Downton Living: How to Step Up Your Tea Ritual

Kitchen Daily 1/9/14

The DVDs were on your library reserve list for months and you never gave up hope that you'd be next. You refused to read the spoilers when last season's finale premiered in the U.K., and the concept of a day revolving around getting dressed, taking a nap and eating has you more than a little intrigued. Yes, you're a Downton Abbey fan. But how to bring some Downton living to your home now that you're in a full Season 4 frenzy?

The biggest learning from all that Downton watching? Do tea right. Americans threw the most famous tea party of all time and yet we haven't mastered the art of all things tea. We pay so much attention to coffee and buzzing through the week that we neglect the fine details that make drinking tea both a ritual and an excuse to slow down and relax.

Here's what you need to know to make the perfect cup of tea and throw a classic tea party. The Dowager Countess of Grantham would approve. And please take a breath. Downton Abbey may very well live beyond season 5.

6 Tips for a Perfect Cup of Tea:

  • Before you begin, you need the basics. A tea service is defined by a teapot and cover, coffee pot and cover, sugar bowl and tongs, tea cups and saucers, coffee cups, milk jug and cover, a slop bowl, spoon tray, teapot stand and tea canisters.
  • Keep tea hot. Fill a ceramic teapot with hot water, then pour the water out; this prevents the teapot from absorbing all the warmth of the tea water.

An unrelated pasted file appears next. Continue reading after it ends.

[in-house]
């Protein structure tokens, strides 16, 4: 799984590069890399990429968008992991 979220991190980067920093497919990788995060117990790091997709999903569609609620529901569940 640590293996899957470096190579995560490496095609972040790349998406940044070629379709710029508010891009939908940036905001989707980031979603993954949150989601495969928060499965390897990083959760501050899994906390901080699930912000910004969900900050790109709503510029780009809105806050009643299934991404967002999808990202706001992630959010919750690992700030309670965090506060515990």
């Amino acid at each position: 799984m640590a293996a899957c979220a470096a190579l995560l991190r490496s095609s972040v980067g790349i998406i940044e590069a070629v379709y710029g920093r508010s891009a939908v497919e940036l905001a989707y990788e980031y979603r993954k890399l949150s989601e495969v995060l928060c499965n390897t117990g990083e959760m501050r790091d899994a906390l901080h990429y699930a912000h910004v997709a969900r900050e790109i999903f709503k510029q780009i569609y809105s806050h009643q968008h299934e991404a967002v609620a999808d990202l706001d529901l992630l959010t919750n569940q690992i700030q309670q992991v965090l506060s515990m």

• Fresh is best. Always store tea in an airtight container and always use fresh water to brew tea.
  • Know your measurements. For flaked tea, use one heaping teaspoonful per serving, plus "one for the pot," and about a cup water per teaspoon of tea.
  • Timing is everything. Steep tea for about five minutes before serving.
  • Choose wisely. You can add lemon or milk but not both. If you choose milk, add it to your tea cup first so it mixes better.

Fun Facts About Tea Service:

  • There's such a thing called "nursery tea." That's when children enjoyed tea with their nanny's without a parent in site. They enjoyed seasonal food like toasted bread and crumpets in the winter and sponge cake and jam in the summer.
  • "Drawing Room" teas were elegant affairs for the owners of the house. They enjoyed crustless sandwiches, individual cakes and teas from China and India.
  • Tomatoes, egg salad and sardines were common sandwich fillings. Biscuits, crumpets and shortbreads were also served with cream, and seed and sponge cake were enjoyed. Even fruitcake was served.


Click on the slideshow above for some classic afternoon tea recipes.

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What to Do With That Fruitcake (It's Not What You Think)

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